Public-Private Partnerships at Work: Community Colleges and Local Companies Partner to Educate and Develop Tomorrow's Workers

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Community Colleges and Local Companies Partner to Educate and Develop Tomorrow’s Workers

 E vent at CNSE’s Smart System Technology & Commercialization Center of Excellence highlights how partnerships are educating workers for 47,700 projected “middle skill” job openings in Rochester-Finger Lakes region

 FLCC and Moser Baer Technologies announce new clean room technician program

CANANDAIGUA, N.Y., May 24, 2011 – The Skills2Compete-New York Campaign has predicted a massive shortage in workers needed to fill a projected 996,190 “middle-skill” job openings in New York state between now and 2018. In the Greater Rochester-Finger Lakes region alone, state Labor Department officials project the number of middle-skill job openings to be 47,700 — more than the 47,500 projected highly skilled job openings.

Middle-skill jobs are those that require more than a high school diploma, but less than a four-year college degree. As baby boomers retire, companies everywhere are finding that younger workers lack the skills to replace retiring baby boomers, creating a dire need for middle-skill workers. Companies also continue to recruit for jobs requiring baccalaureate and advanced degrees, which are critical to growth and future expansion. Both middle-skills and jobs requiring a college or advanced degree will attract the best and the brightest from throughout our region and will help retain local talent, including displaced workers and students graduating from community colleges. Statewide, nearly 80 percent of community college graduates remain local.

"Middle-skill workers are already in high demand and are needed to help companies like Optimax compete and grow," said Optimax Systems President Mike Mandina. "Our company has a three-year plan to add three-to-four net new jobs every month. But our company is struggling to find the workers to fill them. That's why companies like ours are working diligently with local community colleges to educate workers, and why we're now looking to partner with middle schools and high schools to ensure the education pipeline develops the workers our economy needs to compete and grow."

Dozens of companies in the region are working with Finger Lakes Community College (FLCC), Monroe Community College (MCC), Genesee Community College (GCC), as well as regional workforce development boards and industrial development agencies to create specialized programs to provide companies with the trained workers they need to compete and grow in today’s economy.  Area community colleges are developing non-credit and associate degree programs directly related to fulfilling future job demand in areas such as health care, technology, viticulture, and more.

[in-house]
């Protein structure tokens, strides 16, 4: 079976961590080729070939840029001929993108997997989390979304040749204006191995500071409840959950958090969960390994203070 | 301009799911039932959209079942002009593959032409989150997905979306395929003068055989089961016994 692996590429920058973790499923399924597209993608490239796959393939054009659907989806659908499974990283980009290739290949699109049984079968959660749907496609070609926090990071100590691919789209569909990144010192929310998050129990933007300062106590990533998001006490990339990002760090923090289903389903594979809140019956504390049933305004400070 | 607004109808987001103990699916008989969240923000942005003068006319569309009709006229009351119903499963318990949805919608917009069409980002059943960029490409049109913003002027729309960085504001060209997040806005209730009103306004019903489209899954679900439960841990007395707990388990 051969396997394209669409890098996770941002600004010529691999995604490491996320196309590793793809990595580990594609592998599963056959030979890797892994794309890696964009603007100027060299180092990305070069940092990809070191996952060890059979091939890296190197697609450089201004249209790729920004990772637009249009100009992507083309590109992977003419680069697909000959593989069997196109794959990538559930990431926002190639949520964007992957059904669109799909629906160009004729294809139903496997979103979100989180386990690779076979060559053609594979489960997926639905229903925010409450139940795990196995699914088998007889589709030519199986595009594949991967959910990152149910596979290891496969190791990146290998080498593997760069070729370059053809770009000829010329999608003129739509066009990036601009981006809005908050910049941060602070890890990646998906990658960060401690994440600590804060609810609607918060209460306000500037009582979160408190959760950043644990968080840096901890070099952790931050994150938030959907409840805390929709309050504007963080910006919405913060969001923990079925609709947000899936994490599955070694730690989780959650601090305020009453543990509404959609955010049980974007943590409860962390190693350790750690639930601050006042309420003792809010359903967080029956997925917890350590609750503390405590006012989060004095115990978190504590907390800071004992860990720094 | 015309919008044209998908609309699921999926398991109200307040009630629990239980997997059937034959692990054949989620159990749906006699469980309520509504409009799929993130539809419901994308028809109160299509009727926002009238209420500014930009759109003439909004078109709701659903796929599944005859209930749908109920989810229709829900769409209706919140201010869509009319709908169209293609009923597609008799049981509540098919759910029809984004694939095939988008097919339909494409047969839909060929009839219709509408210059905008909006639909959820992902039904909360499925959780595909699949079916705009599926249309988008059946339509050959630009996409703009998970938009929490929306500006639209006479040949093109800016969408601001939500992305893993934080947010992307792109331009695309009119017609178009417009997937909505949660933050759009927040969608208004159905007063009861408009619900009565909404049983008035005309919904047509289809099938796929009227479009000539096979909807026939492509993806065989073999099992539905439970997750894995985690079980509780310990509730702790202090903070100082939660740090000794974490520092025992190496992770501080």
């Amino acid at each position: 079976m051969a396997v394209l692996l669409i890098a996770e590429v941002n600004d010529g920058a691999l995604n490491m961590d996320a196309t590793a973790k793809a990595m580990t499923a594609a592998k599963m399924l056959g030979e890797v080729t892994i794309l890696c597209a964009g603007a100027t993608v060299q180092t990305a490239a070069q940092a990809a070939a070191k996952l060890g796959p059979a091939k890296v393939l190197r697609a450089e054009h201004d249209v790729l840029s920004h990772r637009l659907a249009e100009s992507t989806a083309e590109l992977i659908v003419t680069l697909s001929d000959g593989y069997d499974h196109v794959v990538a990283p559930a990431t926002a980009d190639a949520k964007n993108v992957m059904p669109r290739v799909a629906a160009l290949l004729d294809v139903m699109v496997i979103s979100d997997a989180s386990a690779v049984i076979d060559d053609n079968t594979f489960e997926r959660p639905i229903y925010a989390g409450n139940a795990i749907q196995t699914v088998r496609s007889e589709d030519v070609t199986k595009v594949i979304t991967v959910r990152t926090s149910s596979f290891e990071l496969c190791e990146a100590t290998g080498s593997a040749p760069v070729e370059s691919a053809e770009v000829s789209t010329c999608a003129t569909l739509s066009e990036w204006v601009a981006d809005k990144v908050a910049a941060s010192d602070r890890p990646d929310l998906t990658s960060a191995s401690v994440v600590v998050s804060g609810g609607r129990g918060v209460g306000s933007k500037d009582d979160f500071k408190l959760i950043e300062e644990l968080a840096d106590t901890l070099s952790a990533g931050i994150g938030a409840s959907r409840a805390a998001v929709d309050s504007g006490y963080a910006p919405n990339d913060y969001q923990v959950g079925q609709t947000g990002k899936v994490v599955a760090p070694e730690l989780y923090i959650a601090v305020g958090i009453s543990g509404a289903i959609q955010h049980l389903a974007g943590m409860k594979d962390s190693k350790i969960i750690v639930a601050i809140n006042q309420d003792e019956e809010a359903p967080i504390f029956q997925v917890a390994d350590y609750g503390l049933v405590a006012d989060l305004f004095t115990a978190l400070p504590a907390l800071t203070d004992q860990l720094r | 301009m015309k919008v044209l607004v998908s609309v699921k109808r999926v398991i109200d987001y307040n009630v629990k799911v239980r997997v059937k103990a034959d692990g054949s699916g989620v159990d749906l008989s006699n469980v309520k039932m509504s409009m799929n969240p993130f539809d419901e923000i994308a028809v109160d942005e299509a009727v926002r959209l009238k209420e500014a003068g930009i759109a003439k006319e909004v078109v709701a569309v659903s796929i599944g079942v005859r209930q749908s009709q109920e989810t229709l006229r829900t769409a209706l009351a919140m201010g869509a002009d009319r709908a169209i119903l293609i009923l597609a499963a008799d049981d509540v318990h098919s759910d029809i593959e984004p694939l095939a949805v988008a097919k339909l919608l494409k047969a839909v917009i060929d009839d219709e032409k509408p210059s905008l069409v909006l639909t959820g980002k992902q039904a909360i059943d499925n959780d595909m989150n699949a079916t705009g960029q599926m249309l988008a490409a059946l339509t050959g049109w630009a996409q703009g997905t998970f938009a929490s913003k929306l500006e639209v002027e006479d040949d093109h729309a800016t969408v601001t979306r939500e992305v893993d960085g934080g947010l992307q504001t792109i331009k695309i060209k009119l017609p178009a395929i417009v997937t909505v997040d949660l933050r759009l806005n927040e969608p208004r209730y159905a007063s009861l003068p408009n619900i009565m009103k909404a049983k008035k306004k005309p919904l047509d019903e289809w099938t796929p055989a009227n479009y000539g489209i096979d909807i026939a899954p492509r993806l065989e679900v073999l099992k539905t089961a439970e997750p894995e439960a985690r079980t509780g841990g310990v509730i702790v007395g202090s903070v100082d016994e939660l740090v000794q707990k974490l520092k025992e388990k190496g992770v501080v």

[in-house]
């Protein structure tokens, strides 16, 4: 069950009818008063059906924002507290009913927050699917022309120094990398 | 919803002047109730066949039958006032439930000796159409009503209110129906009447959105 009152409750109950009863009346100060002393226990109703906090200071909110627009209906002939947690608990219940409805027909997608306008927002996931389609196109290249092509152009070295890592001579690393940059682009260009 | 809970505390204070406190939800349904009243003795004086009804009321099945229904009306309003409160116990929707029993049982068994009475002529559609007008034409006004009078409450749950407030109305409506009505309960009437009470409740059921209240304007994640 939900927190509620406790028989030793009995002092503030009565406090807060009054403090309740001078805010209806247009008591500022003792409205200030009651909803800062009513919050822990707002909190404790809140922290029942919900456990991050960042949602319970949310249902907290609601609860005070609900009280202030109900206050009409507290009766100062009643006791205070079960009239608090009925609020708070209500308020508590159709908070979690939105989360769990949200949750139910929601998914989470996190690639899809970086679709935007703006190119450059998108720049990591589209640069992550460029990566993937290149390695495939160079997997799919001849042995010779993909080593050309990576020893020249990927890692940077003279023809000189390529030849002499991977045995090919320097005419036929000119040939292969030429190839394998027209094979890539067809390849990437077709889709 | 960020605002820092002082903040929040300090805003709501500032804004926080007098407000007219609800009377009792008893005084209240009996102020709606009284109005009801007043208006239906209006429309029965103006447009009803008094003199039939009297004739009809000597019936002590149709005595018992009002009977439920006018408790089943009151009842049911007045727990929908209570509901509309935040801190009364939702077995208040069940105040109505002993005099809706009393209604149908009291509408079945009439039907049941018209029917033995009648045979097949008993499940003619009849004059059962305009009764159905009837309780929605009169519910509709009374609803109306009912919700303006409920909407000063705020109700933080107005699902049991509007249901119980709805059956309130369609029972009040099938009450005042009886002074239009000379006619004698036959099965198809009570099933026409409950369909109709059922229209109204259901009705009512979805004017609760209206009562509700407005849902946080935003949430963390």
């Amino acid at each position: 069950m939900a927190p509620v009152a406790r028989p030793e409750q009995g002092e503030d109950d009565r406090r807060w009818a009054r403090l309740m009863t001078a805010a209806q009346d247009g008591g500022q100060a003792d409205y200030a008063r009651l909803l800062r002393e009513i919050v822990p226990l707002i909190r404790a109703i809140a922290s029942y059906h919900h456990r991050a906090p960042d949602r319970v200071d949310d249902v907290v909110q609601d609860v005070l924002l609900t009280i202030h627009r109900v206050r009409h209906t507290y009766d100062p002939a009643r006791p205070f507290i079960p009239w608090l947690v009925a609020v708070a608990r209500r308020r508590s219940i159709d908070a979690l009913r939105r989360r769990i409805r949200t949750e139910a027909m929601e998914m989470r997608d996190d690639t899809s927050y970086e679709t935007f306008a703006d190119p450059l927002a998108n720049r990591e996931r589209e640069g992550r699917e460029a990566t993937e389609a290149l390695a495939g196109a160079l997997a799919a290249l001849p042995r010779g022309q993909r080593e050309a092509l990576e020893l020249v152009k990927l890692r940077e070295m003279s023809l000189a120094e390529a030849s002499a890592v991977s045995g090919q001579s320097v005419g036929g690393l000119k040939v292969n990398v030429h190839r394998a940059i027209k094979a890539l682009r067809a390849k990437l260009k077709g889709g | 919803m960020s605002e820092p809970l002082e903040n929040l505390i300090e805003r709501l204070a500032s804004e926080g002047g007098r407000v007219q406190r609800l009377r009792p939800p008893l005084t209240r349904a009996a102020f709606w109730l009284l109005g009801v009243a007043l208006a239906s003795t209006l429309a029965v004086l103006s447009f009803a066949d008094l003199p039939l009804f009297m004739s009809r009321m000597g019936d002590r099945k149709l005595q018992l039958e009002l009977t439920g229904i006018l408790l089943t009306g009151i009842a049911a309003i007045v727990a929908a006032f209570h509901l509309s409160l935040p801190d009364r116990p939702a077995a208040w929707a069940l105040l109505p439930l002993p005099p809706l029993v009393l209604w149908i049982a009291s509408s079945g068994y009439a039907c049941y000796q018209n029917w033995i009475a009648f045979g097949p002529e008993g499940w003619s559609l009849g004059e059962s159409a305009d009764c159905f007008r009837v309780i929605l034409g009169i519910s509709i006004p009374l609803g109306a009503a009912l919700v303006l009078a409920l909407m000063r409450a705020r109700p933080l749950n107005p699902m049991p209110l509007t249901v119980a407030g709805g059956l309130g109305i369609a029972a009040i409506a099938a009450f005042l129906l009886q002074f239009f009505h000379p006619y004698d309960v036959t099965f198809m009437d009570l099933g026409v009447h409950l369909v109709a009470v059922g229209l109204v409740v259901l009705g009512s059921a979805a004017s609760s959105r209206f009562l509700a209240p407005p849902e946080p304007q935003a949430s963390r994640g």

These public-private partnerships were highlighted today as part of a special event with SUNY Chancellor Nancy Zimpher at the College of Nanoscale Science and Engineering’s (CNSE) Smart Systems Technology & Commercialization Center of Excellence (STC) in Canandaigua. More than 100 people from throughout the region attended the event, “Developing the Talent Pipeline to Compete Globally, Grow Locally,” at CNSE’s STC — SUNY’s newest campus.

"Creative partnerships with local businesses and emerging industries are the cornerstones of SUNY's strategic plan and the key to creating employment opportunities and economic growth throughout New York State," said Chancellor Zimpher. "The extraordinary collaboration of SUNY's community colleges and regional businesses, workforce boards and economic developers is giving much-needed attention to our state's essential, but too-often overlooked need for qualified workers to fill a growing number of 'middle-skill' jobs. It's not enough for New York State to cultivate top talent in its colleges; we need to do our best to keep it by nurturing a smooth pipeline to rewarding employment in New York-based industries. I applaud all of today's participants for proving the power of partnership."